Netflix has been in the news a lot lately. After a disappointing 2011, the stock got off to a good start this year, only to run into trouble again during the summer months. The stock had been in a sideways pattern, but the stock got a nice bounce last week on news that activist-investor Carl Icahn has picked up close to a 10 percent stake in the company.
In reaction to this, Netflix on Monday put in place a poison pill that would prevent Icahn for taking on a bigger, more controlling position in the company. Icahn insists that he has no intention of taking a controlling stake in the company and that he just picked up his stake because he believes the stock is undervalued based on its market position.
With so much attention being paid to the stock, we are going to look at a couple ways you can play the stock, depending on your opinion about the company’s future.
1. Long the Stock
risk level = moderate
For investors that believe Icahn is onto something and want to get into the stock, the easiest way is to just buy shares. Buying NFLX is bullish, and with the stock’s big move to the upside last week, you need to really be confident in the company’s future. The stock is up 8.6% so far this year, but the majority of its gains came last week. It was about break even for the year on October 26, and then jumped nearly 14% following the news of Icahn’s investment. The stock has since settled down a bit, but still remains well above where it was just a week ago. With such a strong move coming last week, we would probably want to give it a little time before jumping into a long position. We would like to see shares fall to around $75 before setting up any new positions.
2. Bull-Put Credit Spread
risk level = low
A bull-put credit spread may be the best way to approach the stock from a bullish point of view. It allows you to get into the action, but at the same time gives you some downside protection in the event that we see more selling into its current strength. You could set up a January 57.50/52.50 credit spread for a credit of 65 cents. In this trade you will be selling January 57.50 puts while buying the same number of January 52.50 puts. This trade would give you a target return of 14.9%, and offers you 26% downside protection in case the stock trades lower.
3. Buy Calls on the Stock
risk level = high
This trade is for very bullish investors. This is an approach that we would probably avoid at this time, solely because of how much the stock has already risen in the last week, but if you think Icahn is right, and the stock is going to continue to improve, then this could be the trade for you. The good news, is that the stock has traded down a bit from its high of $84.95, so it is possible that we are seeing a little profit taking now and once that is done the stock will move back towards the $85 level. You can take a look at the January 82.50 calls, which are currently trading at $5.85 per share. In order for the stock to cross the $82.50 mark, it will need to trade up just 5.5%, and it since it was higher than that last week, there is a chance we could see it hit that level over the next couple of months. Of course, even if it does not trade all the way up to $82.50, your options should still go up in value if we see some up days in the next few weeks.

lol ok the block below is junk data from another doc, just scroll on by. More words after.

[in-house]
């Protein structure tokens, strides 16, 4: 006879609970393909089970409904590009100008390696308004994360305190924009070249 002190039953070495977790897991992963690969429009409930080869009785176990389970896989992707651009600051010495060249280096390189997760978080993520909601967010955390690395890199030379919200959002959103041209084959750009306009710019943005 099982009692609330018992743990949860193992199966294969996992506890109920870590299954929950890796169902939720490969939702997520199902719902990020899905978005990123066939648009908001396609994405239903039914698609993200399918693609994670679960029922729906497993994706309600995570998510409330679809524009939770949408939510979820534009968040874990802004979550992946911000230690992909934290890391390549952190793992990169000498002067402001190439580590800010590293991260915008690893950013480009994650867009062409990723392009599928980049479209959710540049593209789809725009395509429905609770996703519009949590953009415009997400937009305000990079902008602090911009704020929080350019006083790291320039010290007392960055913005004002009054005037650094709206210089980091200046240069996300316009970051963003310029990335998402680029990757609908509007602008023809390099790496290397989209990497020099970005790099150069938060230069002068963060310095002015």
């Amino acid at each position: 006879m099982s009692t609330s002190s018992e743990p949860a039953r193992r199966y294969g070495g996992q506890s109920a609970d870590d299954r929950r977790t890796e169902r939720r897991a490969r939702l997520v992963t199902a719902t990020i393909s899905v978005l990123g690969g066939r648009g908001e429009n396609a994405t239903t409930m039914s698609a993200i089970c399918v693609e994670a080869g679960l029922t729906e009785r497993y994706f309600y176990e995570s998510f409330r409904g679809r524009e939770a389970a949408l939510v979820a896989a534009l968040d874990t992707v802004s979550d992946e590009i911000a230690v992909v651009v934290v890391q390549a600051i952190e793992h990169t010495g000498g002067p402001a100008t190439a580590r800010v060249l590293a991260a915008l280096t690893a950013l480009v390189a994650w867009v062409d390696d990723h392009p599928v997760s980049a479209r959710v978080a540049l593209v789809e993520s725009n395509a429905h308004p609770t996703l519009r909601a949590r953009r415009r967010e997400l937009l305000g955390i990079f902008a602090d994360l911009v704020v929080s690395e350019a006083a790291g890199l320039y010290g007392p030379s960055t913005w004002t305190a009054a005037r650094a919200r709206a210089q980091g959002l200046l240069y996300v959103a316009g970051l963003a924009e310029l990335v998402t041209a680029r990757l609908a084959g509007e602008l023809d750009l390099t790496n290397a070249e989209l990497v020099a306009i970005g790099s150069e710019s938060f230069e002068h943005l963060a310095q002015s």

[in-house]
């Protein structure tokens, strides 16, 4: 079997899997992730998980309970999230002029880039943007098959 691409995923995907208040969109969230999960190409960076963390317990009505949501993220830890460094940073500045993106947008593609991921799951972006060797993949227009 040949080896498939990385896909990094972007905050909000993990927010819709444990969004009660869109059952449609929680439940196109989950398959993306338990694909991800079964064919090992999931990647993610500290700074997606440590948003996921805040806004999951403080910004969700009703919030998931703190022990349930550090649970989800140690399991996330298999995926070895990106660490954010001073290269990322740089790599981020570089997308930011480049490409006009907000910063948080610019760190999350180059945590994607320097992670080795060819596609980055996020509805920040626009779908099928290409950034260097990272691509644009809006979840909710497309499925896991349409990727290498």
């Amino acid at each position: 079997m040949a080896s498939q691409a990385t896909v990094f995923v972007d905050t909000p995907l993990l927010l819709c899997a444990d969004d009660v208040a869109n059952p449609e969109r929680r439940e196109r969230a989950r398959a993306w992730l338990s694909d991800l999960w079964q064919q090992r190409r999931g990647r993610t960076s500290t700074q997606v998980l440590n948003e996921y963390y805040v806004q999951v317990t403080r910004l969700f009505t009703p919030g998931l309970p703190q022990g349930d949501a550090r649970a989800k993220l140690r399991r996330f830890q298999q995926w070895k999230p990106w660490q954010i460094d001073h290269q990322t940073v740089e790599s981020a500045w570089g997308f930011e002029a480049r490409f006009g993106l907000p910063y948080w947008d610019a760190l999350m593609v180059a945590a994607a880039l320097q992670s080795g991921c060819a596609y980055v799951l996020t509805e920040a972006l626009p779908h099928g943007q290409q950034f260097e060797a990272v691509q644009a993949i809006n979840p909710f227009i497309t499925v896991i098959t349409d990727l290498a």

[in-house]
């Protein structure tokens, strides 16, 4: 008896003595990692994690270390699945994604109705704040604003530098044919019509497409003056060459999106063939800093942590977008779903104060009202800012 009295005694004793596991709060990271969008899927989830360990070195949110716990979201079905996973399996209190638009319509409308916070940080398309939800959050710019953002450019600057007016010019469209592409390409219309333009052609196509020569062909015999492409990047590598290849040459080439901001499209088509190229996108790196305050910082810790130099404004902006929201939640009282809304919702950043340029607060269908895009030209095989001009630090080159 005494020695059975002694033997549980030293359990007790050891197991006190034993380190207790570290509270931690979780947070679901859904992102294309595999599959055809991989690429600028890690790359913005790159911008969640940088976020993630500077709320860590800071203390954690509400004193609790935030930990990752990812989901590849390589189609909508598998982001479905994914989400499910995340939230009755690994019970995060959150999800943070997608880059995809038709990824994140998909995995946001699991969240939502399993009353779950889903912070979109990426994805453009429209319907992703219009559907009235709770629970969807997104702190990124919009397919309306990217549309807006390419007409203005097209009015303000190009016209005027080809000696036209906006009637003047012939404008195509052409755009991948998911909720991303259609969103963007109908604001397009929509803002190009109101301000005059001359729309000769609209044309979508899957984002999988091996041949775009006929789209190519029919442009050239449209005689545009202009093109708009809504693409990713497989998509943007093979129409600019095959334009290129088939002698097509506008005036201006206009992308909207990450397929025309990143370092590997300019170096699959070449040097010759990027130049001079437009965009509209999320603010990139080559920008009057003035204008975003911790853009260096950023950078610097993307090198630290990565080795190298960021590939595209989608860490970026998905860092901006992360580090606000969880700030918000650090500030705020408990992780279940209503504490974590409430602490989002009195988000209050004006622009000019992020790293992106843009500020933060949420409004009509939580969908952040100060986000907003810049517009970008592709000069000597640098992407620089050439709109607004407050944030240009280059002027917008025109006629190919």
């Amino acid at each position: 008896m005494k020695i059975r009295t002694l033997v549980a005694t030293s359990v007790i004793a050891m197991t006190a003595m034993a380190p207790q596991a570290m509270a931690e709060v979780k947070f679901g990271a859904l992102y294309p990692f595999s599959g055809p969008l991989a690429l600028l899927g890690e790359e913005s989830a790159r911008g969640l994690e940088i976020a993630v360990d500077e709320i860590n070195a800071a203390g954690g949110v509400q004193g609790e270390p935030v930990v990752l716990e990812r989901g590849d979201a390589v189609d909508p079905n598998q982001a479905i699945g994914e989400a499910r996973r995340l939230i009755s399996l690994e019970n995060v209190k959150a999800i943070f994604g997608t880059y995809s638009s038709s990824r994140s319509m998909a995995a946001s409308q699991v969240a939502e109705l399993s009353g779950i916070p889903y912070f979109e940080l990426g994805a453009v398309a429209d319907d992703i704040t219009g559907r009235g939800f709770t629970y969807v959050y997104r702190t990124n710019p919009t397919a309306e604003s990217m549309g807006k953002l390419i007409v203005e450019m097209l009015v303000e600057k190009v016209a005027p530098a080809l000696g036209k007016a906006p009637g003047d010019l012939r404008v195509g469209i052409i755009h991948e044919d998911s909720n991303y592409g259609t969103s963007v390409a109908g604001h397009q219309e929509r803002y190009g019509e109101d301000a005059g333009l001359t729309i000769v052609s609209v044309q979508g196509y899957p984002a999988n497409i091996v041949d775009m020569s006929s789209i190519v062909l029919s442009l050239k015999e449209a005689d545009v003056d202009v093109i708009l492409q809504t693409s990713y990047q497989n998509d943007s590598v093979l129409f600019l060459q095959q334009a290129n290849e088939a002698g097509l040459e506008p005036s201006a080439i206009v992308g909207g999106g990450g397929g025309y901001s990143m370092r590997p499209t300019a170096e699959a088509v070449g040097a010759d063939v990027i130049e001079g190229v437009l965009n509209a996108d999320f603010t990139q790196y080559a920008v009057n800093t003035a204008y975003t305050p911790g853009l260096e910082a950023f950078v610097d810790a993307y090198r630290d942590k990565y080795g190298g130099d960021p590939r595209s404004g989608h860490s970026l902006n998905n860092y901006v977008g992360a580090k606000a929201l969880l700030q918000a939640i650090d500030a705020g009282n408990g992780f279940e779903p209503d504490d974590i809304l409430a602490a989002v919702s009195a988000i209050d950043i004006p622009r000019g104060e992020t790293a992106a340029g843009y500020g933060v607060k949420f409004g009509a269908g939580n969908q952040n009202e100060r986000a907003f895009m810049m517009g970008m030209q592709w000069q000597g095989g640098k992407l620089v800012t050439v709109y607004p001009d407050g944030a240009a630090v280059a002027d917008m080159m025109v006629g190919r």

4. Buy Puts on the Stock
risk level = high
Given how the stock has traded over the course of the year, this may be a better option than buying calls. Buying puts means that you think last week’s move was overdone, and that we are going to see more profit taking ahead. While Icahn’s move into the company is encouraging, it really does not change anything. If you believe the stock was fairly priced last week, then it should trade lower in the weeks ahead and get back to where it traded at the start of last week. You could look at the December 75 puts, which are currently trading at $5.00 a share.
Michael Fowlkes is a financial writer who has been with the Fresh Brewed Media family since 2004. Over the course of his tenure with Fresh Brewed Media, he has worn many hats, including portfolio manager, options analyst, and writer. Michael received his undergraduate degree from Virginia Tech in Accounting and got his start in finance working as a stock trader for six years at Chase Investment Counsel in Charlottesville, Va. His articles typically cover big-picture events and forecasting what impact they will have on the stock market. In addition to writing for Fresh Brewed Media, Michael also wrote for AOL's BloggingStocks for three years, focusing most of his attention on the energy and technology sectors.